Folding the sheet product to form the edges 103 and 105 compresses the corrugated sheet between the opposing liner boards which may, for example, result in buckling, sagging, or shearing when an excessive compressive force is applied in a direction along the lines 150, that is, along a direction line parallel to the z-axis. The CRFs 1114 remain coplanar with the respective side panels 102 and 104, and are not folded or creased when the container 100 is assembled. More particularly, the cut line 1020 forming each CRF 1114 is not deformed when the container 100 is folded. Thus, the corrugated sheet material in the CRFs 1114 remains unfolded and may withstand greater compressive forces than the adjacent folded edges 103 and 105. As such, it will be appreciated that the recesses 1050 form the compression reinforcement features (CRFs) 1114 on the container 100. Similarly, folding the sheet product to form edge 123 also compresses the corrugated sheet. However, CRFs 214 remain coplanar with the side panel 104. Thus, the corrugated sheet material in the CRFs 214 remains unfolded and may likewise withstand greater compressive forces than the adjacent folded edge 123. As such, it will be appreciated that the tabs 214 form the compression reinforcement features (CRFs) 214 on the container 100.

Experimental testing of the container 100, where side panels 102 and 104 are different dimensions, using a box compression test (BCT) has shown an improvement in BCT results up to 11% over similar containers that did not include the tabs 214.

The testing results varied depending on the arrangement and number of tabs. In this regard, a control container having no tabs was found to have a BCT of 384±9 lbs. A first test container having two tabs similar to the tabs 214 depicted in FIG. 3 arranged such that the pair of tabs 214 is arranged on a first side panel 104 (hidden from view in FIG. 3 but parallel to panel 102) adjacent to top panels 108, 108′ resulted in a BCT of 426±19 lbs. (a +11% improvement over the control container).

FIG. 5 illustrates an exaggerated detailed section view through the tab of CRF 214, and through the overlapping region of upper panel 108 overlapping lower panel 108′, of FIG. 3. As will be appreciated when folding container material, such as corrugated material for example, a theoretical fold line 123′ associated with a container material that would not buckle when folded will in actuality translate slightly inward toward fold line 123 in the folded container 100 as the container material buckles during the folding process. The resulting crease defines the location of the fold line 123 in the flat blank 100′ when unfolded, and the location of the fold line 123 in the folded container 100. From the foregoing and with reference to FIG. 5, it will be appreciated that fold line 123 will be the same as fold line 123′ before any creases, scores or folds are made to the containerboard used in making the container 100, 1100. As noted above, substantial experimentation, utilizing both design of experiments experimentation and empirical experimentation, has provided a particular arrangement for the height of the tabs of CRFs 214 relative to the fold line 123, or relative to the outer surface 1108′ of panel 108′, to obtain the advantage of increased compressive strength disclosed herein. As illustrated in FIG. 5, the height of the tab of CRF 214 relative to the translated fold line 123 is represented by dimension “e”, and the height of the tab of CRF 214 relative to the outer surface 1108′ of panel 108′ is represented by dimension “½e” (that is, dimension “½e” measures half the dimension of dimension “e”). In an embodiment, dimension “e” is greater than zero and equal to or less than the thickness (caliper) of panel 104. In an embodiment, dimension “½e” is greater than zero and equal to or less than 3/32 of an inch. As used herein, the dimension “½e” is measured in a condition where the glue flap panel 108′ is orthogonal to the side panel 104, and is measured from a planar outer surface of glue flap panel 108′.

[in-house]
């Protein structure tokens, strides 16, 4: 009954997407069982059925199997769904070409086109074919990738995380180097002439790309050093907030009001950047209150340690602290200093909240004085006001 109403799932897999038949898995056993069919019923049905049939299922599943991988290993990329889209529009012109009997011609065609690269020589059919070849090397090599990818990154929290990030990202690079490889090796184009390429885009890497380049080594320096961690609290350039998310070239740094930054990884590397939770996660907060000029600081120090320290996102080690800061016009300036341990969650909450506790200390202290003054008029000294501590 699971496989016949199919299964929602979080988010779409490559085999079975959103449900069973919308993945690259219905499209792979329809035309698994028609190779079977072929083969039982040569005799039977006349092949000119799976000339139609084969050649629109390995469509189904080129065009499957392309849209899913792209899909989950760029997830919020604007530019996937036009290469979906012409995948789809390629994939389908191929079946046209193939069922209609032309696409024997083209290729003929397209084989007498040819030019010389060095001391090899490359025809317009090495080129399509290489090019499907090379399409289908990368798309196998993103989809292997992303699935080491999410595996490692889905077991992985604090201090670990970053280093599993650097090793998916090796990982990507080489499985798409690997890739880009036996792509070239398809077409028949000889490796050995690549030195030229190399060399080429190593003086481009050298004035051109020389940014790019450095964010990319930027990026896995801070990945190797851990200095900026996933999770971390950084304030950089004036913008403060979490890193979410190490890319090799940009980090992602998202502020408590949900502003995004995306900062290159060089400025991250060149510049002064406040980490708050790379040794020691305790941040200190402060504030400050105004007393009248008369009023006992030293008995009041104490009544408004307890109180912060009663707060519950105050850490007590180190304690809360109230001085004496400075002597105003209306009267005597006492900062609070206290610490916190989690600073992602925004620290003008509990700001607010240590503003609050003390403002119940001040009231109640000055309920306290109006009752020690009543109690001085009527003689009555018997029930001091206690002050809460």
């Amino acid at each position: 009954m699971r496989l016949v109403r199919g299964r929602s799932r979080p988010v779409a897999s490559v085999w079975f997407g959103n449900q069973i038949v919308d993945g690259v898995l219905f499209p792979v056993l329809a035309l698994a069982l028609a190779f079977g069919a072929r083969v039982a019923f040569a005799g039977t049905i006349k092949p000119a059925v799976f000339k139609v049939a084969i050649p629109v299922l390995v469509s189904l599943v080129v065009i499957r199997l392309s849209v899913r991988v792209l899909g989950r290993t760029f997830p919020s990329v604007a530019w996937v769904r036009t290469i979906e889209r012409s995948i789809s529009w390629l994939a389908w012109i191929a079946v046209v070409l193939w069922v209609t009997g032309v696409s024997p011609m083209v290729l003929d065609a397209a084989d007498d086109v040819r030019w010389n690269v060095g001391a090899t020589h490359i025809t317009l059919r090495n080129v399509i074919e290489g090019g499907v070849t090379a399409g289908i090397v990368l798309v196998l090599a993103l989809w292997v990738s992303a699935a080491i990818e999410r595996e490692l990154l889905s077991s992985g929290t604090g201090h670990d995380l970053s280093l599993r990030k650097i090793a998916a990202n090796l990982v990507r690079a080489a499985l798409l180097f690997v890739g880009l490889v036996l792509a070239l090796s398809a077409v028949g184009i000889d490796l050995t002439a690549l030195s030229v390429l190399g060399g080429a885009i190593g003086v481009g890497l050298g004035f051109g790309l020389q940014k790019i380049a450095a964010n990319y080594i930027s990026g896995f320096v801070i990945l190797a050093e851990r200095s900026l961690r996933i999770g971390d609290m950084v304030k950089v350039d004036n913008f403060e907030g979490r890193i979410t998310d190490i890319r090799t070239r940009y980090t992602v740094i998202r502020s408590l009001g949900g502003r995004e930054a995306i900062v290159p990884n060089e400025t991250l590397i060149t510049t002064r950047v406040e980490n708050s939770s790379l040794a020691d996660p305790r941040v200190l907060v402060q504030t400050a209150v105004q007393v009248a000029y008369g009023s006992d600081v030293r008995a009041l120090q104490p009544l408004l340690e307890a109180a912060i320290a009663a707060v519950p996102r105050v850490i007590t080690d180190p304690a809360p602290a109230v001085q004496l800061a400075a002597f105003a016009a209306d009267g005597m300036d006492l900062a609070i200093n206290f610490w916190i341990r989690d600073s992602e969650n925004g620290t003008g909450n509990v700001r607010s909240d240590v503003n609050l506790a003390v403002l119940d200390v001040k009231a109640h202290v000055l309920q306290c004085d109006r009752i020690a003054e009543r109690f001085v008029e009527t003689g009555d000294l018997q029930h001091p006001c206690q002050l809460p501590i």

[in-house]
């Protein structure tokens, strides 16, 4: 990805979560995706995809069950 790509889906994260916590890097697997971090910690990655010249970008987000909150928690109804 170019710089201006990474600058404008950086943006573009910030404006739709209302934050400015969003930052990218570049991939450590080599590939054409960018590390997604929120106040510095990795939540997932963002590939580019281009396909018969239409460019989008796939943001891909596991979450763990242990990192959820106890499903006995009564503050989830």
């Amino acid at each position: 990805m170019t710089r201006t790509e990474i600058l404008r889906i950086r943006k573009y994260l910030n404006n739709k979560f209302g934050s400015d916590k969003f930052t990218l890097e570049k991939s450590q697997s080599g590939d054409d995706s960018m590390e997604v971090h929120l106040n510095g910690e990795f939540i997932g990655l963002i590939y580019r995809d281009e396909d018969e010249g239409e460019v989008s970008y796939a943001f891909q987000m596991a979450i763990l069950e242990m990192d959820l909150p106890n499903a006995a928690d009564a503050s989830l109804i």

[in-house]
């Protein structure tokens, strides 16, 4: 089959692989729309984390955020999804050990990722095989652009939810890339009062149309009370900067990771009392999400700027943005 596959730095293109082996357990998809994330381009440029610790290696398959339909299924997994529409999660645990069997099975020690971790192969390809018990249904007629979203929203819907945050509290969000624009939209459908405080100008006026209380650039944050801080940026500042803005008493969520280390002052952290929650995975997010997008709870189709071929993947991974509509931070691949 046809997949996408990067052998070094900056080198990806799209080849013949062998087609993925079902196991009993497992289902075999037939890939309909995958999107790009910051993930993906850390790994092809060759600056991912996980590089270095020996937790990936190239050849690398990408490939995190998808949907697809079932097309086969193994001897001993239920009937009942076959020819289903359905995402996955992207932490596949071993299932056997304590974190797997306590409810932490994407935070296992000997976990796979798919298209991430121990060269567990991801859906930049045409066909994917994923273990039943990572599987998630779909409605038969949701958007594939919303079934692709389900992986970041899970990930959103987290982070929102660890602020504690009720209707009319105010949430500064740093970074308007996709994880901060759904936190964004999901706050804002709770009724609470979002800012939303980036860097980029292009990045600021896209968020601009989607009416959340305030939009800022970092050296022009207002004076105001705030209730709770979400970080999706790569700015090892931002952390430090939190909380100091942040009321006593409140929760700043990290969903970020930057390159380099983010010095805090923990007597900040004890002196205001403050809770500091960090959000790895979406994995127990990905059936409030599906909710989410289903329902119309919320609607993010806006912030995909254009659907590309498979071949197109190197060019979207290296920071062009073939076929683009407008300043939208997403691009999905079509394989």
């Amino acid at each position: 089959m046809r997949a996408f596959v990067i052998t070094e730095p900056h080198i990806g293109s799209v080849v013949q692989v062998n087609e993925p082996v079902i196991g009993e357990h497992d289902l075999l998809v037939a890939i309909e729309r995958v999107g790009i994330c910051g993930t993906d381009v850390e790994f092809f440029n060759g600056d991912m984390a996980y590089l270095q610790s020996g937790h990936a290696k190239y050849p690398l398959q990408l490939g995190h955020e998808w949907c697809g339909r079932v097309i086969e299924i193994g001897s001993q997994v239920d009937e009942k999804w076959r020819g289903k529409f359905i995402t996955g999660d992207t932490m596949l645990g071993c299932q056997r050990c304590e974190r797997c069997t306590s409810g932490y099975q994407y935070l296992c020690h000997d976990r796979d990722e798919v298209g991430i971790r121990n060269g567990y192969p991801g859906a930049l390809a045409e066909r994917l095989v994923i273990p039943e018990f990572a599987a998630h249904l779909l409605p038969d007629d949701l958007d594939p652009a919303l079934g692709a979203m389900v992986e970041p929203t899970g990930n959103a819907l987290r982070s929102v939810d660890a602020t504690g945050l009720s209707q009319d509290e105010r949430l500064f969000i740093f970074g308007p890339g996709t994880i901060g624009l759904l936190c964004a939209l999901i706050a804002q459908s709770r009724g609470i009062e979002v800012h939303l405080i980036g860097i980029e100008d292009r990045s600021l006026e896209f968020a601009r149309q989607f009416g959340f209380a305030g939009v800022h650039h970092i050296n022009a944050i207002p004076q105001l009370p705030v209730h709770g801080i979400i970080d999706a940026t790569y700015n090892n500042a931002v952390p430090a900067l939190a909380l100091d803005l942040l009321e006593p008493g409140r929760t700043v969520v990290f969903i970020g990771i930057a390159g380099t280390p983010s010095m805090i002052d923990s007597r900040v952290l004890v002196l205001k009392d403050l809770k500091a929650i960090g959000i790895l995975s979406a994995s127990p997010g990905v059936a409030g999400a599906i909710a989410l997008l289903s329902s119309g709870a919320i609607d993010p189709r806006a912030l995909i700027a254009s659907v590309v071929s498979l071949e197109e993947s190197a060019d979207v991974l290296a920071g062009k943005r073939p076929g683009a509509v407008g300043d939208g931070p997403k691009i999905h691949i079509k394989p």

With reference to FIGS. 4 and 5, the tabs of CRFs 214 are shown extending from the side panel 104. The cut lines 1214 define the tabs of CRFs 214 such that the tabs are disengaged from a portion of the top panel 108′ when the container 100 is folded to form the edge 123 (see FIG. 3). The side panel 104 and the top panel 108′ forms a contiguity with the fold line 123 disposed therebetween. The arrangement of the cut lines 1214 and the edge 123 allows the tabs of CRFs 1214 to be formed without deforming the corrugated fluted material that runs continuously between the side panel 104 and the tabs of CRFs 214. The orientation of the longitudinal axes of the flutes of the corrugated fluted material is illustrated by the z-axis. The formed tabs of CRFs 214 include a longitudinal edge having a planar surface 308 defined by the thickness of the corrugated material. In the illustrated embodiment, the planar surface 308 is arranged parallel to the top panel 108′ and perpendicular to the outer surface of the side panel 104.

FIG. 6 illustrates an exaggerated detailed section view through the CRF 1114 of FIG. 3. Similar to the discussion above, it will be further appreciated that when folding the container material, a theoretical fold line 103′ associated with a container material that would not buckle when folded will in actuality translate slightly inward toward and to create fold line 103 in the folded container 100 as the container material buckles during the folding process. The resulting crease defines the location of the fold line 103 in the flat blank 100′ when unfolded, and the location of the fold line 103 in the folded container 100. From the foregoing and with reference to FIG. 6, it will be appreciated that fold line 103 will be the same as fold line 103′ before any creases, scores or folds are made to the containerboard used in making the container 100, 1100. As noted above, substantial experimentation, utilizing both design of experiments experimentation and empirical experimentation, has provided a particular arrangement for the height of the voids or recesses 1050 of CRFs 1114 relative to the fold line 103 to obtain the advantage of increased compressive strength disclosed herein. As illustrated in FIG. 6, the height of the recess 1050 of CRF 1114 relative to the translated fold line 103 is represented by dimension “d”. In an embodiment, dimension “d” is greater than zero and equal to or less than one half the thickness (caliper) of panel 102. In an embodiment, dimension “d” is greater than zero and equal to or less than 3/32 of an inch.